Earlier this year we saw the publication of John Klima’s excellent anthology, Logorrhea: Good Words Make Good Stories. I mentioned it at the time (partially because it features my The Euonymist, partly because it’s a fab book), but to recap, this is a marvelous collection of stories inspired by the championship words in the US national spelling competition. If you’re into the best of indie fiction, or know someone who is, this book is Christmas present gold dust. The list of contributors alone is mouthwatering, not least of whom is Jeff Vandermeer whose closing contribution, based around the word Appoggiatura, skilfully manages to encompass all of the words that have preceded it in the book (all of the “spelling bee” words, that is – not ALL of the words, that’d be ridiculous!).
Well, there’s now a series of podcasts (read by Jason Erik Lundberg) available of each section of Jeff’s story, and to celebrate this, Mr Klima has asked each of the contributors to write a bit about how they came to choose the word they wrote about, and point their readers in the general direction of the appropriate podcast.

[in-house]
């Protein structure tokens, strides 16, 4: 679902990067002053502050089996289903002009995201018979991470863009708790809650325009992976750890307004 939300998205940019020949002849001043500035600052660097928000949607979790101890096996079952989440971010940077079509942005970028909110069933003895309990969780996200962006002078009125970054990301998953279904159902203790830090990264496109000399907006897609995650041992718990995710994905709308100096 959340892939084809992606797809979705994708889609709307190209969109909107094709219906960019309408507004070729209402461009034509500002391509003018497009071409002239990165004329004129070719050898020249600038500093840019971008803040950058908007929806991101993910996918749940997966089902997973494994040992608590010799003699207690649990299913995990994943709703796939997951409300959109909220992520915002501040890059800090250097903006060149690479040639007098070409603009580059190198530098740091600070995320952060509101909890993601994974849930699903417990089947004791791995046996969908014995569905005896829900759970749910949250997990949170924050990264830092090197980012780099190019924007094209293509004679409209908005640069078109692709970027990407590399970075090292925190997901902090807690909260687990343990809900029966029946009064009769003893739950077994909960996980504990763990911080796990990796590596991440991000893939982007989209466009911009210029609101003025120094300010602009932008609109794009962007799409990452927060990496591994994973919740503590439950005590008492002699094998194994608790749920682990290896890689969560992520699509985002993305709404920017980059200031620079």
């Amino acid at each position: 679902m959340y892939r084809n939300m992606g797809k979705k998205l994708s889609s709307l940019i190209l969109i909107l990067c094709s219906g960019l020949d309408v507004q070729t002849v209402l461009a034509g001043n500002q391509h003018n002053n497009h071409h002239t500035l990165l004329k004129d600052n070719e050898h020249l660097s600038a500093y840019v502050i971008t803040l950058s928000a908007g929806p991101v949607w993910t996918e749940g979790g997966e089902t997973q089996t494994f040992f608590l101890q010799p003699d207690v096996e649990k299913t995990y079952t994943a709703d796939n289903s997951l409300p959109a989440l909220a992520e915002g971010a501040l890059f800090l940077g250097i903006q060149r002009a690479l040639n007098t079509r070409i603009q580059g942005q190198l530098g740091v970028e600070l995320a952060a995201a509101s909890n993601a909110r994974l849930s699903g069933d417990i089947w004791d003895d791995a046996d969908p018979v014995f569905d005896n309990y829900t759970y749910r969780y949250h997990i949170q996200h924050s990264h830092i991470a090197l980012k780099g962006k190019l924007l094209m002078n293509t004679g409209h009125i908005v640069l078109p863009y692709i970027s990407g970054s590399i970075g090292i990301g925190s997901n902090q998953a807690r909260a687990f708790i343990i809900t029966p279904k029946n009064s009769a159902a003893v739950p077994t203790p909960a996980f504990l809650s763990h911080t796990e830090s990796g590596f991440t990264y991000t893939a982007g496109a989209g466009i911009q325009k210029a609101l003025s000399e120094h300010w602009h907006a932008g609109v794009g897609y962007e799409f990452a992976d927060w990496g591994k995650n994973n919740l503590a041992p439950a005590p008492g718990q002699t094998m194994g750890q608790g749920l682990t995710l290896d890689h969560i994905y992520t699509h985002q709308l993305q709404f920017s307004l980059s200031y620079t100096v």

So, how did I come to write about the word Euonym? Well, it was all John’s fault really. A few years ago he wrote a post suggesting an idea for inspiring an expansion in vocabulary in the submissions he was receiving for his excellent zine, Electric Velocipede. As I remember it, John had been intrigued by some of the words that kids are asked to spell in those spelling bee competitions and, listing the championship winning words for the last ten years, he put out the challenge to writers to include some of these beauties in their stories. As I’m always up for a challenge I looked down the list, found a word I liked the sound of, found out what it meant, and then tried to work out how to fit it into a story.
Euonym – it means the right name for something. I liked that.
I quickly realised though, I couldn’t simply slip the word into one of my usual, everyday-worded stories. It would have stuck out like a day-glo iceberg. No, I had to write a story specifically for that word. I had to write a story about a man whose talent – and profession – was in finding the right names for things. I decided to make it a science fiction story because that meant I could have lots of newly discovered things that needed names, giving rise to a complicated galactic scenario where cultural claims on new worlds made professional euonymy a precise and politically pressured art.
And, to balance all that, it allowed me to get to preach a bit about the need for keeping all the old, wee languages alive. Languages like Scots, which are full of good words that should not be lost. And as we all know, good words make good stories.
Here’s Jeff Vandermeer’s take on Euonym from Appoggiatura. It’s a belter.